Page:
The practice of distributing land through the patriarchal family structure contributed further tensions to the Puritan community. In the first generations, fathers generally controlled enough land to satisfy the needs of all their sons. By the third generation, however, when such lands were being subdivided for the third time, there was often too little to go around, particularly in communities surrounded by other towns, with no room to expand outward. Sons began to chafe at their inability to escape from the control of their fathers and at the lack of prospects for independent estates. The result was that in many communities, groups of younger residents were breaking off and moving elsewhereat times far awayto form towns of their own, further challenging and eroding the original patriarchal, communal nature of the community.

The Witchcraft Phenomenon

The result of this gap between the expectation of a united community and the reality of a diverse and divided one was often severe social and psychological strain. At the extreme, these tensions could produce bizarre and disastrous events. One example was the widespread hysteria in the 1680s and 1690s over witchcraft in New England. The most famous outbreak (although by no means the only one) was in Salem, Massachusetts, where the strange behavior of several adolescent girls and the mysterious actions of two West Indian slaves steeped in voodoo lore produced hundreds of accusations of witchcraft. Nineteen residents of Salem were put to death before the trials finally ended in 1692.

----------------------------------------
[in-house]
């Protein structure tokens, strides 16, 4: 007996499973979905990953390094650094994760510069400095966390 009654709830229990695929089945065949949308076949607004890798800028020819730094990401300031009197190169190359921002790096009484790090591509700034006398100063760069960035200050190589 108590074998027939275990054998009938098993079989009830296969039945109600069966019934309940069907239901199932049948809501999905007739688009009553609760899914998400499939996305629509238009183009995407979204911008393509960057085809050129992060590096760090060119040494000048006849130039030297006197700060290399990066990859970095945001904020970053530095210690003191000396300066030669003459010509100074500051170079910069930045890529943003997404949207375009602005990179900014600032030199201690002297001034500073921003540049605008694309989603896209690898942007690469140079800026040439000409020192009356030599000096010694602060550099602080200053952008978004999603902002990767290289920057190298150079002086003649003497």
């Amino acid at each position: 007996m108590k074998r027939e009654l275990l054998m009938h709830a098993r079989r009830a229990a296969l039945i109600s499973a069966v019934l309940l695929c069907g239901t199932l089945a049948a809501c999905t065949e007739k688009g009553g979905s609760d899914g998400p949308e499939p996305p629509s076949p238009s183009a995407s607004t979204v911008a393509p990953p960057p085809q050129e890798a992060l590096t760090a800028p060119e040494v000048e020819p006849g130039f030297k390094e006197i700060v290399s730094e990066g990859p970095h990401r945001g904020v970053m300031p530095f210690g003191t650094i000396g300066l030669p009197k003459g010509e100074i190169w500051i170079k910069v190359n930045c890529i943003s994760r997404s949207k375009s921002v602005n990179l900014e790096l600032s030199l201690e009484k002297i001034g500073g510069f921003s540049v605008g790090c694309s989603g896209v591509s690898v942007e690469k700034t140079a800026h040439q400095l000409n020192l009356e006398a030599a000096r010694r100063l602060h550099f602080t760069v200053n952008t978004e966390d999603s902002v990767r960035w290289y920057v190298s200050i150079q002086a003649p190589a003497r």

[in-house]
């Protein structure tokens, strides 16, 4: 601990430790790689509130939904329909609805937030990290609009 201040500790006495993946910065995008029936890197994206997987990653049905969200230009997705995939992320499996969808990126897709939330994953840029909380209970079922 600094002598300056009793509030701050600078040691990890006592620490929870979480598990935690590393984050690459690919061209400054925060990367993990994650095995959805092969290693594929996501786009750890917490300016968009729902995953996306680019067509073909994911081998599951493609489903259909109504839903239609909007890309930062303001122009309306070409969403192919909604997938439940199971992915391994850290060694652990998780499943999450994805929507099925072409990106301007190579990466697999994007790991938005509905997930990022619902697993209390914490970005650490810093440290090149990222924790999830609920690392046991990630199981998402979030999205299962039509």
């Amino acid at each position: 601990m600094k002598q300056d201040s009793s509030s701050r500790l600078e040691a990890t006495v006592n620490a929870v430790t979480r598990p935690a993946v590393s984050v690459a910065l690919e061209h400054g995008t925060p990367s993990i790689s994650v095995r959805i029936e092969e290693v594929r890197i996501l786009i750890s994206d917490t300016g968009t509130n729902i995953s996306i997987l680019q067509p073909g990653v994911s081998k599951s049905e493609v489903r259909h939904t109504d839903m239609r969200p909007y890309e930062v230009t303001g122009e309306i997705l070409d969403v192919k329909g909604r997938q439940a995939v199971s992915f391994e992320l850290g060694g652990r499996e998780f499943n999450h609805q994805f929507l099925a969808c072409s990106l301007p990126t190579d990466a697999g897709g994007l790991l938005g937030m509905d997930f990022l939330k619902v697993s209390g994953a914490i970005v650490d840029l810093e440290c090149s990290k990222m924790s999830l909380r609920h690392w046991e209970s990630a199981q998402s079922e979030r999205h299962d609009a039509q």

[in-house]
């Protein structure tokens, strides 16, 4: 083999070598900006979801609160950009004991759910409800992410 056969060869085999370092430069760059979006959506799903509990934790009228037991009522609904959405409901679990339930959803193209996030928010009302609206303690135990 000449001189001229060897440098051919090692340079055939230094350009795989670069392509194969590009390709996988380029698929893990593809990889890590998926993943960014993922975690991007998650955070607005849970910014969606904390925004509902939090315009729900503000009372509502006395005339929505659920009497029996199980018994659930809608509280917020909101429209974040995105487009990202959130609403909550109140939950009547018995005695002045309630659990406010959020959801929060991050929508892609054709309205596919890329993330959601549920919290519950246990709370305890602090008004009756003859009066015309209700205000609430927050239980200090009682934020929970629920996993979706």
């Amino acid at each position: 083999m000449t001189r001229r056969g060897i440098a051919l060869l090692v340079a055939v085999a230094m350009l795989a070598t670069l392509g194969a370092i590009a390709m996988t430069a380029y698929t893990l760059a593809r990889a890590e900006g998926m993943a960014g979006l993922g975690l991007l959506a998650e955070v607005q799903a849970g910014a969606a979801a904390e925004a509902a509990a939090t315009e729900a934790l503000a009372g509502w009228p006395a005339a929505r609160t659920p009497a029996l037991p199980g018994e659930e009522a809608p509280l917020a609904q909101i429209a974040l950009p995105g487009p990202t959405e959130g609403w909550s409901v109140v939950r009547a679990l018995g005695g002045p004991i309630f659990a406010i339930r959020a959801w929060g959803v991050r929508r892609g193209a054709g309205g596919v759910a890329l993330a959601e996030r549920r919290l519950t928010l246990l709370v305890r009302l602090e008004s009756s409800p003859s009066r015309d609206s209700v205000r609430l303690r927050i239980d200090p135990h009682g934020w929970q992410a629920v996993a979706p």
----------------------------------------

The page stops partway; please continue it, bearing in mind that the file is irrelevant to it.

On the surface, the witchcraft crisis was an example of wild superstition and social hysteria. A closer examination, however, reveals deeper origins. Research into the background of the phenomenon in Salem has indicated that the witchcraft turmoil there reflected some of the severe social tensions in the town: tensions between those who were gravitating toward the new commercial economy of the town's thriving seaport and those who remained tied to the languishing agricultural economy of the community's western areas. Residents of the outlying areas of the town resented the favored position of their eastern neighbors. Such jealousy could not be openly expressed in a "godly" community; it may have found expression instead in the form of accusations of witchcraft. The accusations were usually made by the relatively isolated and unsuccessful members of the community against people associated with its more prosperous segments.